Our final National Park Site to visit in Georgia was Chattahoochee River National Recreation Area. Although the Chattahoochee River itself is 430 miles long, the National Recreation Area runs along 48 miles of the river, primarily in the urban area in and around Atlanta. Thus it is a haven of green in an increasingly large metro area.
Tom and I went to the park headquarters and Visitors Center at Island Ford, just north of Atlanta. There is a tiny museum which describes the history of people with the river and a larger gift shop. Both are located in the historic Hewlett Lodge on the bank of the river. We spent some time talking to a ranger and asked for a hiking trail recommendation. The temperature was in the 30’s but it was sunny.
The ranger recommended the Island Ford South trails. This is a series of trails that can be combined for a shorter or longer walk. The terrain varies from flat, along the river, to hillside, so we could climb up and down as much as we wanted. We hiked a two mile loop that let us spend time by the river and see the stone shelters the early indigenous people used as shelters. We also did some of the up and down to stay warm.
Because the Chattahoochee River National Recreation Area is so urban, the park charges a minimal daily parking fee. Many Atlanta residents buy annual passes so they can come in and out as they please. We used our volunteer pass.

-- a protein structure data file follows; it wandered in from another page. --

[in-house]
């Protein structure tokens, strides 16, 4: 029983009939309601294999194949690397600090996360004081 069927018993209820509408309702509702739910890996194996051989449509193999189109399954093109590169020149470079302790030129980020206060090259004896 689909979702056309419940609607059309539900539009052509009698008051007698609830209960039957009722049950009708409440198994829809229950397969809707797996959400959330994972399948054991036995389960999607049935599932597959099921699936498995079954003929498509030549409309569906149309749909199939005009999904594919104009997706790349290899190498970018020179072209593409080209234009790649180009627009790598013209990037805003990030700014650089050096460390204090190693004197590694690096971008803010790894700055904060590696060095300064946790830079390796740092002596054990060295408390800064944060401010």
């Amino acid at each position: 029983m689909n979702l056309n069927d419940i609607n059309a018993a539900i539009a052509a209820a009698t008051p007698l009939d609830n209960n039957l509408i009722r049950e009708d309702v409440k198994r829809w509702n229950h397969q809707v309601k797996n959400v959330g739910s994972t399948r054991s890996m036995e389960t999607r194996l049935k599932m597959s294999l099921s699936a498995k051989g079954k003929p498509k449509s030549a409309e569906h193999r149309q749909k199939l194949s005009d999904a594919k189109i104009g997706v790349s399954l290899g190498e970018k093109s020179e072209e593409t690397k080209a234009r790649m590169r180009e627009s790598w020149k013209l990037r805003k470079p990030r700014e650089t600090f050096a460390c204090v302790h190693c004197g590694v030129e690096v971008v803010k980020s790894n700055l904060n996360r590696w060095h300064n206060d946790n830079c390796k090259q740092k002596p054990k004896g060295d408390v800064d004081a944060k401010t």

Chattahoochee River National Recreation Area has 15 parts that are not currently connected together. Different parts of the park allow for different recreational opportunities. There is lots of hiking, fishing, and floating on the river. Several sites are also historically significant including the ruins of a couple of mills. Like most urban parks, there are plenty of tables and shelters for picnicking.
The park reminded us of Cuyahoga Valley National Park – located in an urban area along the river. The hilly terrain and plant life were also familiar. Cuyahoga Valley, however, has the Towpath Trail which connects the park and allows biking along its entire length. Chattahoochee River National Recreation Area needs something similar so that the parts of the park are connected. The ranger told us they are working on it and have several parts connected by a bike trail which was just completed recently.
The name Chattahoochee comes from a Muskogean word meaning “rocks-marked.” Much of the Recreation Area runs through the Brevard fault zone and has lots of colorful granite outcroppings. People in Georgia refer to the river as “The Hooch”.
Chattahoochee River National Recreation Area is a beautiful place and a great asset for the Atlanta area. Of course, my favorite thing was getting the last stamp that I needed for National Park Sites in Georgia. Another state done!